In 1545 Girolamo Cardano made up , out of thin air , a new kind of number. A special number which was simply defined as the solution to the square root of negative one. The square root of negative one is something which no ordinary number can solve. It was considered so outlandish the great mathematician Descartes contemptuously called them “imaginary numbers”. Like “The Big Bang” the pejorative description conceived as an insult stuck. The square root of negative one is now abbreviated as i, for the imaginary number. One has to understand that even the concept of negative numbers was rejected by most of humanity through most of its existence. What would negative 3 cows look like? An “imaginary” number such that when multiplied by itself becomes a negative number seems like an absurdity times an absurdity creating an absurdity! It's amazing just how far this “absurd” concept has come. The clock in my “cosmic time” graphic at the top of this page was made using imaginary numbers. Mathematicians and physicists routinely use i to arrive at the solution to problems much quicker. The most beautiful mathematical truth ever discovered , Euler's identity , uses the imaginary number. The discovery of this identity is one of the great triumphs of human reason. One of the symbols of the Church Of Socrates is i^{i} . i^{i} represents the triumph of reason because of the great strides Leonhard Euler made to even understand what i^{i} means. The mathematical expression itself has an infinite amount of solutions. Each solution is real, infinitely long and positive. Because of this it is a metaphor for “The Individual to the power of the Individual”. The infinite amount of solutions represents the infinite potential mankind has if the rights of individuals as individuals are protected. The infinite length of every solution represents the infinite possibility for each individual. The positive value of every solution represents that each of us starts out with some real worth before God. i^{i} has an even more important meaning. One that makes it worthy of a symbol for a church. It represents that an idea , the imaginary number , which seems arbitrary and artificial , is actually more real than we would think otherwise. Like the idea of God itself. Like i If one simply makes up a “God” yet insists that it follow logical rules some neat things follow. The catch phrase here is “logical”. There have been endless illogical versions created over time and they don't work any better than faulty mathematical theorems. Indeed one particular version of God, the Islamic one, Allah , is evil . Like any evil that deceives so many so effectively , the deluded followers will murder , lie and die for Allah. While God is often blamed for all sorts of bad things, like Islam , consider the good the concept does. It's power to influence people easily stretches through centuries, far outlasting any individual. It 's an “imaginary” concept that adds real stability to our lives. It explains amazing coincidences, like the almost unbelievable series of events which led to where we are today . It provides comfort for us to see a life beyond where we think it ends. It helps people to behave in accordance with the beliefs of their God which is good if the God they follow is good. Like “imaginary” numbers it simply works once accepted. God is such a powerful concept that once a particular one takes hold of an individual they will literally sacrifice everything before they reject it. That is the cornerstone of it's power and like the immense power hidden in the Uranium atom it is capable of great good or evil. Assuming God is good what does that require? God greatest gift to man is our power of reason. It is what separates us from all the other life on Earth. It gives us the means to determine truth from fiction. Reason is Mankind's primary means of survival itself. To be good , therefore , God must also be reasonable. He must be based on truth. A God that requires no conflict with natural law to believe in. That is the God for which the Church of Socrates was created and the conditions for which it should always seek to strive for.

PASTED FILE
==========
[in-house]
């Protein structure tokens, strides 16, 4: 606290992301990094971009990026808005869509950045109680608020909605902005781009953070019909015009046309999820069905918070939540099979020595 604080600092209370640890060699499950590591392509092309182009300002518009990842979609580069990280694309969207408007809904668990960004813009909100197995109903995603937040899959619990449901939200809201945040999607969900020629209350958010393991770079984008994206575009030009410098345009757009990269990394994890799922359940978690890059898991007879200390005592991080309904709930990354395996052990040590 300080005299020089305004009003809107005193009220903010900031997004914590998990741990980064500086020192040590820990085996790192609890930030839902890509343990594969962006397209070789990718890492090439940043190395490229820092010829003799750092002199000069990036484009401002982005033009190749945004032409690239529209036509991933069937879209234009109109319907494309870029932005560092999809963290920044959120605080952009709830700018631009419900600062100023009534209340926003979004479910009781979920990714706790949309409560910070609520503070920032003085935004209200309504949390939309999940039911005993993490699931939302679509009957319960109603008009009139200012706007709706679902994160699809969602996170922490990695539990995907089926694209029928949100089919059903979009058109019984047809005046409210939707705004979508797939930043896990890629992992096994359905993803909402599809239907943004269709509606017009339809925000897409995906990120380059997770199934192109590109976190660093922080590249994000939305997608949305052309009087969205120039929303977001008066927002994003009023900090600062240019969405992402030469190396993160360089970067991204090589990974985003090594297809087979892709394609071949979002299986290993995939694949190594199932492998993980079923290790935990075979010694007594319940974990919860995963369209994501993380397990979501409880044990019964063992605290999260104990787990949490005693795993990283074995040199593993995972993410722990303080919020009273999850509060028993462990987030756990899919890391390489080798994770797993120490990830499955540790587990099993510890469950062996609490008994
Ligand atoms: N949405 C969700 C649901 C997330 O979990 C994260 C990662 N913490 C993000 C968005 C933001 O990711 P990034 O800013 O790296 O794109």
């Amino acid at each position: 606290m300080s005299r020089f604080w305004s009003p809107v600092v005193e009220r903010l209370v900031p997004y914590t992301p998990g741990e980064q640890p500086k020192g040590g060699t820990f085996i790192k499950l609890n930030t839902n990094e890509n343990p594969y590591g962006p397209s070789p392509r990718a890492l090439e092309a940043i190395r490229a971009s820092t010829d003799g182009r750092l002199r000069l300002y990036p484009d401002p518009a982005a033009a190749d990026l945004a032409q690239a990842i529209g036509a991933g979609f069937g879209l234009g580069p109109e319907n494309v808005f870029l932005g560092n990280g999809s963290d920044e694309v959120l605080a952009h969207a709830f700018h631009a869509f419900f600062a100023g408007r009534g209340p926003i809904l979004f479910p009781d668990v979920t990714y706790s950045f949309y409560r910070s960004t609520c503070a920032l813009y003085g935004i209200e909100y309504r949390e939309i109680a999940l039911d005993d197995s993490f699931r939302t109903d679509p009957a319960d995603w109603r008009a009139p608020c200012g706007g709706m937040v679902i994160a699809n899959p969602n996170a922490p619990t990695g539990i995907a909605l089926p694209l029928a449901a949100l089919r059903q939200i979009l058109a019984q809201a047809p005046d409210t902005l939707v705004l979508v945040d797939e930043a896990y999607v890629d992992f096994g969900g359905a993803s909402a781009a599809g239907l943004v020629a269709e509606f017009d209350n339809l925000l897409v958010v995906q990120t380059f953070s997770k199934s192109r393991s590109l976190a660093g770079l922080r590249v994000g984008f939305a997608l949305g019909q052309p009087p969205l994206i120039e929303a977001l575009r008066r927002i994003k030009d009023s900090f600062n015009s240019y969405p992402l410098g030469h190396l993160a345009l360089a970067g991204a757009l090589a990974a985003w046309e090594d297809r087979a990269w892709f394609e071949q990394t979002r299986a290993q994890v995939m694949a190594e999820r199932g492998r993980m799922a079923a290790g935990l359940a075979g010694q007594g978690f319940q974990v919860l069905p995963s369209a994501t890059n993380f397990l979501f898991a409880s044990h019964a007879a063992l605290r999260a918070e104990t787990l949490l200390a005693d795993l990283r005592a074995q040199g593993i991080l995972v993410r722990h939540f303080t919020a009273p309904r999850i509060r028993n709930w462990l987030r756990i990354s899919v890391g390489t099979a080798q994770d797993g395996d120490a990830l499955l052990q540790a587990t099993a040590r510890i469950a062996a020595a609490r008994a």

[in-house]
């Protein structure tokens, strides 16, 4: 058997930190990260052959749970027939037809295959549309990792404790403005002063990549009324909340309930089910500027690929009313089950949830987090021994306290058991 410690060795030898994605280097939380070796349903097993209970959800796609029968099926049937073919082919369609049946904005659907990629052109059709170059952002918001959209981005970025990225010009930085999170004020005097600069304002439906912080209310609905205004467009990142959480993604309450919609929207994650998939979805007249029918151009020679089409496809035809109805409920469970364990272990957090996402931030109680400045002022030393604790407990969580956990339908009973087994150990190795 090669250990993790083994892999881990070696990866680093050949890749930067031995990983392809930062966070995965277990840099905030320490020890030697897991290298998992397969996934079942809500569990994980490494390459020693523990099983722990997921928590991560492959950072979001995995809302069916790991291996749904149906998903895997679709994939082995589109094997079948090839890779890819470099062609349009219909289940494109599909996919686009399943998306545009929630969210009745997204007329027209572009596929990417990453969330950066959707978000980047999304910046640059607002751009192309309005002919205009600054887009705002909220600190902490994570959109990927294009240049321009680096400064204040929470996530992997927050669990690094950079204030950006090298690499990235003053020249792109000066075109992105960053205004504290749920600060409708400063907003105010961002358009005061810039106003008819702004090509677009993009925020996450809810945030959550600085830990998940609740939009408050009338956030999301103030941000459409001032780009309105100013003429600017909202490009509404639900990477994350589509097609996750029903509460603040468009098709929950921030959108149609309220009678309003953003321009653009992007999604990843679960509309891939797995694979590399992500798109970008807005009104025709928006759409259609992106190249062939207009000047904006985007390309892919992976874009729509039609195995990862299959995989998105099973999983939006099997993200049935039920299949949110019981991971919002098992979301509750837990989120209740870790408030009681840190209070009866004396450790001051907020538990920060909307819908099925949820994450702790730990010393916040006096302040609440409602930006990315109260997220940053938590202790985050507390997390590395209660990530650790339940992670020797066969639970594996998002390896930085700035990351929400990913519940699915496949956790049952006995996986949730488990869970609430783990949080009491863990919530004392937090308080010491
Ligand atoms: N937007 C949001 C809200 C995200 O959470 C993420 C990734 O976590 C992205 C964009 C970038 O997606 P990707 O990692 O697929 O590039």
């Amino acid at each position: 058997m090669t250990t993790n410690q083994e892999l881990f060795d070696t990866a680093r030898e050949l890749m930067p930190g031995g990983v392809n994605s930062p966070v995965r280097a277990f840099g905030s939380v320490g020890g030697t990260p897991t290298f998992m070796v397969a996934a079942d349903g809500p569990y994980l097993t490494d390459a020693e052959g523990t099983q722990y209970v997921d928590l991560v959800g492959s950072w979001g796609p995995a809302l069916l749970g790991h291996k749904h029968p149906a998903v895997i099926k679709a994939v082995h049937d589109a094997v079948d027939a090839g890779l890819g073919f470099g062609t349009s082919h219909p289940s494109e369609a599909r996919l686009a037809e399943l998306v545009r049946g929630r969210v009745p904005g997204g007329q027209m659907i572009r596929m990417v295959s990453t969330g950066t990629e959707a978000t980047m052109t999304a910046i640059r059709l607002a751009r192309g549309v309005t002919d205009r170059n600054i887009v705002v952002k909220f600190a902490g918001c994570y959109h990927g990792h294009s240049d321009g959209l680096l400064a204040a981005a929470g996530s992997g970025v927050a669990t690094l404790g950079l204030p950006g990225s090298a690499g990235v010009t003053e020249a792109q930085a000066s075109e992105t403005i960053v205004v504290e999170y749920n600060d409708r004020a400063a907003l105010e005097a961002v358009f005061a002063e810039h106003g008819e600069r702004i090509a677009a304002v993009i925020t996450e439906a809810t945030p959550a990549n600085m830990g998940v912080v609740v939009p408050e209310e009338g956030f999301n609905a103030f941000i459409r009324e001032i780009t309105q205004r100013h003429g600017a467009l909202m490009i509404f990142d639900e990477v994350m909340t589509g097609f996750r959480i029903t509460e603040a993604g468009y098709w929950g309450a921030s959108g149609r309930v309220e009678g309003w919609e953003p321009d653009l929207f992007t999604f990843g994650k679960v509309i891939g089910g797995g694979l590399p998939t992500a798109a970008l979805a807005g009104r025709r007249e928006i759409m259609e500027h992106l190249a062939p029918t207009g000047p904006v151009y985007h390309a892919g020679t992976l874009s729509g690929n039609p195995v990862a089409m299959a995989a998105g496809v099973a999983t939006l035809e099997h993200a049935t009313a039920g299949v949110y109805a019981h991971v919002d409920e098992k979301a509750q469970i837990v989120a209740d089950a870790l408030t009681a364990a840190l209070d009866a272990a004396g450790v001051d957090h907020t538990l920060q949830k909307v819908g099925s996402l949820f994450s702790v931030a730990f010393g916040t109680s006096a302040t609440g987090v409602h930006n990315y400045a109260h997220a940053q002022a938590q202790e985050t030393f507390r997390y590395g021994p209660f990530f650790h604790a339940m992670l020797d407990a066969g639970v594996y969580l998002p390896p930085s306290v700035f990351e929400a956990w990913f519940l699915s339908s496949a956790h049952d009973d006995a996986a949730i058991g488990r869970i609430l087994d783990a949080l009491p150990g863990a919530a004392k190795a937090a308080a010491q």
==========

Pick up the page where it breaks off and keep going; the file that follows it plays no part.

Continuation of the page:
Profit of Prophets: A Novel